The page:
If you need balance on your coffee crawl, Qūentin’s a nice place to try some tasty downers, whether in their delicious carajillo (an espresso and booze cocktail) or a bottle of craft beer. They’ve also recently opened a second shop in Condesa, as well as one in Tulum, should you be making your way to that part of the country. You’ll want to buy one of their immaculately-designed retail bags to show off to your friends.
Calle Higuera 40, Coyoacan
If it’s your first time in Mexico City and you’re at all into art, odds are you’ll make your way down to the Coyoacan neighborhood to visit the Frida Kahlo museum at Casa Azul. Even if that’s not in your plans, the short trip south is more than worth it for Café Avellandeda.
The attention to detail and beauty runs through their wares, preparation, and coffees, roasted by their sister business Cafe con Jiribilla. Combine a visit down here with a walk in the beautiful Jardín Centenario and some tostadas and/or carnitas in the Coyoacan market for a totally delicious afternoon.
Av. Universidad 420, Navarte Poniente
Calle Tonalá 53, Roma Norte
Calle Balboa 203, Portales Norte
Almanegra Café is another slowly growing retail chain with ultra-cool design and delicious coffees! I’ve only visited the Roma Norte location, but everything I had there was delicious and illustrative of the amazing variety of coffees being produced in Mexico.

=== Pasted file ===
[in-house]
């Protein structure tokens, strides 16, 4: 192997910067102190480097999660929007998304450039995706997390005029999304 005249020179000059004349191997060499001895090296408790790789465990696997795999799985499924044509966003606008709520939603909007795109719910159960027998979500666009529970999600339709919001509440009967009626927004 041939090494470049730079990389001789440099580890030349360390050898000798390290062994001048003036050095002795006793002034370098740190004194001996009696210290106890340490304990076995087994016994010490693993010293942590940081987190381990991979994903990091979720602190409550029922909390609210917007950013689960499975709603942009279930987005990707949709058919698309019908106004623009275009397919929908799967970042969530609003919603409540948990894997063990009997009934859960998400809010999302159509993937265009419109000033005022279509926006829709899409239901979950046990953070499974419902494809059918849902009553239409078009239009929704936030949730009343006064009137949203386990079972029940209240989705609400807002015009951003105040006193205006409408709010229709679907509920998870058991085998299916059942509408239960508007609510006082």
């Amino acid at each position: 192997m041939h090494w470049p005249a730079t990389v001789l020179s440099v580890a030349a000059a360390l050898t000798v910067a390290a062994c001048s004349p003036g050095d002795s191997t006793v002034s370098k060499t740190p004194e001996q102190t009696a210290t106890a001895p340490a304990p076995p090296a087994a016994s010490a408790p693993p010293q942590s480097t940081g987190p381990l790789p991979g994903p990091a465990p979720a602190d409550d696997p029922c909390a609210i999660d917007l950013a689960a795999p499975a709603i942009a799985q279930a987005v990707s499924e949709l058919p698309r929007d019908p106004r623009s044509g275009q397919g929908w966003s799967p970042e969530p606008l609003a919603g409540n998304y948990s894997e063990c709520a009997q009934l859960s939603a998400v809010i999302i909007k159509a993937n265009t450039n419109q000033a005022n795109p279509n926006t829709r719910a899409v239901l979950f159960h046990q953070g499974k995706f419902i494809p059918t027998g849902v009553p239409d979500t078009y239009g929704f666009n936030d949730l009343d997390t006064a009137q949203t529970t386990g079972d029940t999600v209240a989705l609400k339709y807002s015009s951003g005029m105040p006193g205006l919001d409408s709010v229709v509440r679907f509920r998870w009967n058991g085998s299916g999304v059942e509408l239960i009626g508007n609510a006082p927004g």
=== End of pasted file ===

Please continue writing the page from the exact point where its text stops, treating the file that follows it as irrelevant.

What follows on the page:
At Almanegra Café, I tasted a ripe fruit bomb of an espresso from the Nayarit region. I also took home a high-grown washed Maragogype variety from Chiapas roasted by Gas Up, which was sweet, floral, and herbal; probably my favorite retail bag of coffee I’ve brought back to New York from Mexico. If you have a sweet tooth, the Roma Norte Almanegra is down the street from the ice cream mad scientists at Helado Cometa and the mind-blowingly good pastries at Panadería Rosetta.
Av. Universidad 323, Narvarte Oriente
Alquimia is a small retail shop with (stop me if you’ve heard this one before!) a great selection of coffees with different regions, varieties, and processes represented. They roast themselves, and while there, the barista was pleasantly enthusiastic about having me try a few different variations of the coffee I initially ordered.
Like most of the specialty shops I visited in Mexico City (and Warsaw, come to think of it), a variety of manual brew methods is offered alongside espresso coffee drinks, with the barista ready and willing to make recommendations. Alquimia is also quite into its coffee cocktail menu and is usually open into the evening. The way to go is an adult coffee beverage followed by a roll down the street to Taqueria el Vilsito for some perfectly-sliced al pastor.
As I said, this is far from a complete list, of the best coffee shops in Mexico City. Shops like Espresso Media Noche, Buna, Casa del Fuego, and El Ilusionista among many others serve tasty coffee around town. You can drink coffee several times a day during your trip and have a new experience every time — while learning more about a specific origin. That kind of coffee-drinking opportunity just doesn’t exist in most other places!